Macbook Air 13" for Rails Dev

Pointless question I know as an experienced programmer can work with
any hardware but I wanted some opinions on the new macbook air 13".

My current PC which is a 1.2ghz dual core with 4gb of ram is on it's
last legs. I've been running ubuntu and while the machine hasn't been
lightning quick it gets the job done. So I was thinking of getting the
new MBA with 1.86ghz and 4GB of ram and was wondering whether anyone
had any experience with it, I just need to kick round rails and push
my projects up to heroku. The only heavy thing I have to deal with is
some large databases around 40mb. Does the SSD help? Right now I can't
stretch to a MBP 15" and I need to replace this week so any advice
would be appreciated.

Pointless question I know as an experienced programmer can work with
any hardware but I wanted some opinions on the new macbook air 13".

My current PC which is a 1.2ghz dual core with 4gb of ram is on it's
last legs.

Can't feel sorry for you. I'm using a 5 year old MacBookPro maxed out at 2gb RAM.

I've been running ubuntu and while the machine hasn't been
lightning quick it gets the job done. So I was thinking of getting the
new MBA with 1.86ghz and 4GB of ram and was wondering whether anyone
had any experience with it, I just need to kick round rails and push
my projects up to heroku. The only heavy thing I have to deal with is
some large databases around 40mb.

Sorry, but 40mb is absolutely not a large database.

Does the SSD help?

While I don't have one, there are four developers I work with who have SSD and it make a huge difference.

Right now I can't
stretch to a MBP 15" and I need to replace this week so any advice
would be appreciated.

Get the best machine you can afford (or maybe even a little better than that). If you get an Apple, get the ProCare for it and keep the machine for at least 3 years. (Like I said, mine is from 2006.)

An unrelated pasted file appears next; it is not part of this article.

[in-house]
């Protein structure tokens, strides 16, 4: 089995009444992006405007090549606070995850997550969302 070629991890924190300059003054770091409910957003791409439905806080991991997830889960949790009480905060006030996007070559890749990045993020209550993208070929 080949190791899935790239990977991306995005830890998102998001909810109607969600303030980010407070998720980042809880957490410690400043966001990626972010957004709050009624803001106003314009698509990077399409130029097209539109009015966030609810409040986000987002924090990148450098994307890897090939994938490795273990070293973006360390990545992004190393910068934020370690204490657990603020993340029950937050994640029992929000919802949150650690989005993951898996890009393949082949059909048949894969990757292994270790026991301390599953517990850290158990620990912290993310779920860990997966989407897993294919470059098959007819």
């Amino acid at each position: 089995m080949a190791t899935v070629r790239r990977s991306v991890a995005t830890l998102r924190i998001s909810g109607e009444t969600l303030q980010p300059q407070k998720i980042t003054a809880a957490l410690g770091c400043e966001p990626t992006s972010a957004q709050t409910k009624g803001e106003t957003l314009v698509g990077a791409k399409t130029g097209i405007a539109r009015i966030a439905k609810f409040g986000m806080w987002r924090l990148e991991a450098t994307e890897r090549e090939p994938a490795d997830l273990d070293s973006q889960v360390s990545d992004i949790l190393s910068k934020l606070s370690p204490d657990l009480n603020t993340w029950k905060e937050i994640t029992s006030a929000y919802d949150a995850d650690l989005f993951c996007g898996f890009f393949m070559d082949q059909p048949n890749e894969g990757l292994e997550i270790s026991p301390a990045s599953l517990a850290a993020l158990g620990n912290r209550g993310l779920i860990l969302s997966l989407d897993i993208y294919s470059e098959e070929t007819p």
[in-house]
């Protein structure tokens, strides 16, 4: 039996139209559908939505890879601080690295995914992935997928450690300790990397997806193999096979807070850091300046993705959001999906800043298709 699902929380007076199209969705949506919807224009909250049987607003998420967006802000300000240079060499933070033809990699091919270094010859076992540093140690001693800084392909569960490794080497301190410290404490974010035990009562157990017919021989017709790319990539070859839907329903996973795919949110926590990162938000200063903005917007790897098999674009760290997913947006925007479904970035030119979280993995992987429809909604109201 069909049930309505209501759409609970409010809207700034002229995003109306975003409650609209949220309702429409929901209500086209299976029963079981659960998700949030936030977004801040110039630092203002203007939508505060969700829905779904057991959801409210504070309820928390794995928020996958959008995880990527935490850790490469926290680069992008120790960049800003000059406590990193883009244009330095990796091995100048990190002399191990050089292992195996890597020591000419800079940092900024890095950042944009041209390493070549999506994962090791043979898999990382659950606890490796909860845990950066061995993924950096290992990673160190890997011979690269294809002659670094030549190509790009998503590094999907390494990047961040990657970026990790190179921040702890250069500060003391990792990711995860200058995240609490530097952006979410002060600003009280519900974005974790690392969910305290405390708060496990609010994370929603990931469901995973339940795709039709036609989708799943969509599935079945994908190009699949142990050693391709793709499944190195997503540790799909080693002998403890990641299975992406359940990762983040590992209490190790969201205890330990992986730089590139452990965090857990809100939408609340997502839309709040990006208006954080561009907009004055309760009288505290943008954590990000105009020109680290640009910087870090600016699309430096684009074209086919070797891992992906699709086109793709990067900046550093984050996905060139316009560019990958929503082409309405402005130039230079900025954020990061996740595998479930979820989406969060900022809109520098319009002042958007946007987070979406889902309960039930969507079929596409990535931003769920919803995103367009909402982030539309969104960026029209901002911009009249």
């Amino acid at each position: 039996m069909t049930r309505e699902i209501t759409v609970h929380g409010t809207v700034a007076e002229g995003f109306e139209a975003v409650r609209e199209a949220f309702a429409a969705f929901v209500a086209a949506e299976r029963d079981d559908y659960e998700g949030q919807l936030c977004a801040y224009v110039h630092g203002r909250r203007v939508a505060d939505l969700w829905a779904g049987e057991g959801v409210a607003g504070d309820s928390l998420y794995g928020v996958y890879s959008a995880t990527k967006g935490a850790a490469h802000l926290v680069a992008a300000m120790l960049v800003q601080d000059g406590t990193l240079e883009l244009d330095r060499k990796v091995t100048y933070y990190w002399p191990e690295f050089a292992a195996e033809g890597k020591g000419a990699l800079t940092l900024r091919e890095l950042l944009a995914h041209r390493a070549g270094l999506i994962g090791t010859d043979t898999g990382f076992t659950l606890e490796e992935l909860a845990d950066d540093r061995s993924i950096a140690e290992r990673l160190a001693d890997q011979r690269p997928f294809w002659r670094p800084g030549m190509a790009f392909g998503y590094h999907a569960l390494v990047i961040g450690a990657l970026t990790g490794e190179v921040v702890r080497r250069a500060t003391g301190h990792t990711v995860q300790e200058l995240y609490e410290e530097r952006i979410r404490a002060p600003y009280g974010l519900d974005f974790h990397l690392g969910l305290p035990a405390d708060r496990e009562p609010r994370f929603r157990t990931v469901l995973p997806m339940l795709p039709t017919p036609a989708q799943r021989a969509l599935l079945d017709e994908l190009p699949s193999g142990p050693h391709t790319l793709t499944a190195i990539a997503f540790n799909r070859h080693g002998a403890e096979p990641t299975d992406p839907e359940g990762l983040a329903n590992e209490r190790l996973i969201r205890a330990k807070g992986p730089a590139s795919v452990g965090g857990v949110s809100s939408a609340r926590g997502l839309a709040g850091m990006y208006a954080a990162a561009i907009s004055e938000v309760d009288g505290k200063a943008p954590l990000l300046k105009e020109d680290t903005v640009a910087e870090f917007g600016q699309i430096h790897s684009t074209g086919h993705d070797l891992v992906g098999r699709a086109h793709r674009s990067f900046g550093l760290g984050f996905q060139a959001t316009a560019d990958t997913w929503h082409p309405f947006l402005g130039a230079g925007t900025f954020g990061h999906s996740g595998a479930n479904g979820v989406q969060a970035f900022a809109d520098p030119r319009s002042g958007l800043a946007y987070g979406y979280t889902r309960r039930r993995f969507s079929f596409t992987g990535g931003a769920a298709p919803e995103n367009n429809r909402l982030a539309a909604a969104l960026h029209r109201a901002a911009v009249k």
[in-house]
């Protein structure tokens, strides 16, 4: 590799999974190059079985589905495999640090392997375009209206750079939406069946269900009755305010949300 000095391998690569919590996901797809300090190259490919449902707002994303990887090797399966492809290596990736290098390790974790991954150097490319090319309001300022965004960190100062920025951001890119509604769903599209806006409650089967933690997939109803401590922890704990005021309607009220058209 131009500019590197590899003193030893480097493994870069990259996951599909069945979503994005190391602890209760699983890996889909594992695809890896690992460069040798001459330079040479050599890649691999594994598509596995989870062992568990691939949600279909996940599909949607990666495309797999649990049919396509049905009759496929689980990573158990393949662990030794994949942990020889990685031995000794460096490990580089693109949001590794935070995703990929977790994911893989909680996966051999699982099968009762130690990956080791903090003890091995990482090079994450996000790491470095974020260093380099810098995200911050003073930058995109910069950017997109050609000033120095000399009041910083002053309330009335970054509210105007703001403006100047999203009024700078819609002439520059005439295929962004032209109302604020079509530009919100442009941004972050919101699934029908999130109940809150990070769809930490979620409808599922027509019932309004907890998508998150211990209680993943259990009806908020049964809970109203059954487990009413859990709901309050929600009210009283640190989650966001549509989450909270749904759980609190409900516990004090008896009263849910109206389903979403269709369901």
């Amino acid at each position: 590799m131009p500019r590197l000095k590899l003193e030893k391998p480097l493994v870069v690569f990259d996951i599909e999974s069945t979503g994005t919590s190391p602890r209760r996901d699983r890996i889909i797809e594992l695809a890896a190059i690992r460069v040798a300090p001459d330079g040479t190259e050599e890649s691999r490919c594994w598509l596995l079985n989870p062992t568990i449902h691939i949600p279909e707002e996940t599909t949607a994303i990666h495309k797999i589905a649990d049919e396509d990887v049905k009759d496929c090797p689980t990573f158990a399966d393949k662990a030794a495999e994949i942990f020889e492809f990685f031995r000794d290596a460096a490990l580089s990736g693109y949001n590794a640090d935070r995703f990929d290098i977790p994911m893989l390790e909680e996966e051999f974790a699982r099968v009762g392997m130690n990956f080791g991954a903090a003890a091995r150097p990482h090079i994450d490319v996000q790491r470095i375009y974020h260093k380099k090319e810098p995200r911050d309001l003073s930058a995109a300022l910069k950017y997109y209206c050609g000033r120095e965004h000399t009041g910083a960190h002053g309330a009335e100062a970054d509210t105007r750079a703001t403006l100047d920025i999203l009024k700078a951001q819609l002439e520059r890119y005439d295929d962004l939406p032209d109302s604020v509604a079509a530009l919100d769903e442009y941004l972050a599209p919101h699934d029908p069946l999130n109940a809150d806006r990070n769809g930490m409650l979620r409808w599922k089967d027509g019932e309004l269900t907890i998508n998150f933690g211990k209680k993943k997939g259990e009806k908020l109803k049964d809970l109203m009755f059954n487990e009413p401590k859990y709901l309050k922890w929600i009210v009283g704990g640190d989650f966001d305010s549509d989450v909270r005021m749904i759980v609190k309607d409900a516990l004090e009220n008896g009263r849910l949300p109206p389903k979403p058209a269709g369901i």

-Rob

Rob Biedenharn
Rob@AgileConsultingLLC.com http://AgileConsultingLLC.com/
rab@GaslightSoftware.com http://GaslightSoftware.com/

I switched to the Macbook Air 13", 1.86Ghz, 4GB, 128 SSD three months ago from a two year old 13" Macbook 2.0Ghz, 4GB, normal HD. I really enjoy the higher screen resolution and its much brighter too. The Air with SSD is lightning fast compared to my old Macbook. The Macbook Air is my primary (and only) computer, I use it for work, private and rails development. And finally, it is small and lightweight, I carry it along the whole day. The only drawback: still no UMTS option available - Apple wake up, mobile access is not limited to iPhone and iPad…

Markus

You don't have to buy a Mac unless you are deadly addicted to jumping
icons and stuff like that;)
I had brand new MacBook Pro for 6 months and replaced it with "bottom
shelf" Dell Vostro based on similar hardware level.
Now with Ubuntu on board I can work smoothly with MacOS equivalent
set of developer's tools and about half less hardware resources being
used.

Not a pointless question at all. Came up at a local UG in NYC last week. One dev is using a 13" air as their primary dev machine. I'm a little concerned by the limit of 4Gb RAM, but they are reporting really good experienced with the fast disk I/O making up for the limited RAM.

Personally I use a MBP 15" with 8Gb RAM, but in addition to Ruby and Rails I do Groovy and Grails (and Scala and some Clojure) so I usually have IntelliJ and/or Eclipse open so the extra RAM is useful. If you're using textmate (or emacs or vi) and Rails, any processor intensive test suites might be a little slower than with a faster processor, but with gems like autotest and spork that is less of an issue.

I'd say "go for it". But understand there are some limitations. You're going to want to get the external DVD for loading software, and if it's anything like my first generation Air, you're gonna be shocked by how few ports you have. You have to pay an Apple tax just to get a connector to be able to plug into ethernet, for example.

Still, great portability. I'm still on the fence about getting one as a conference laptop.

Best Wishes,
Peter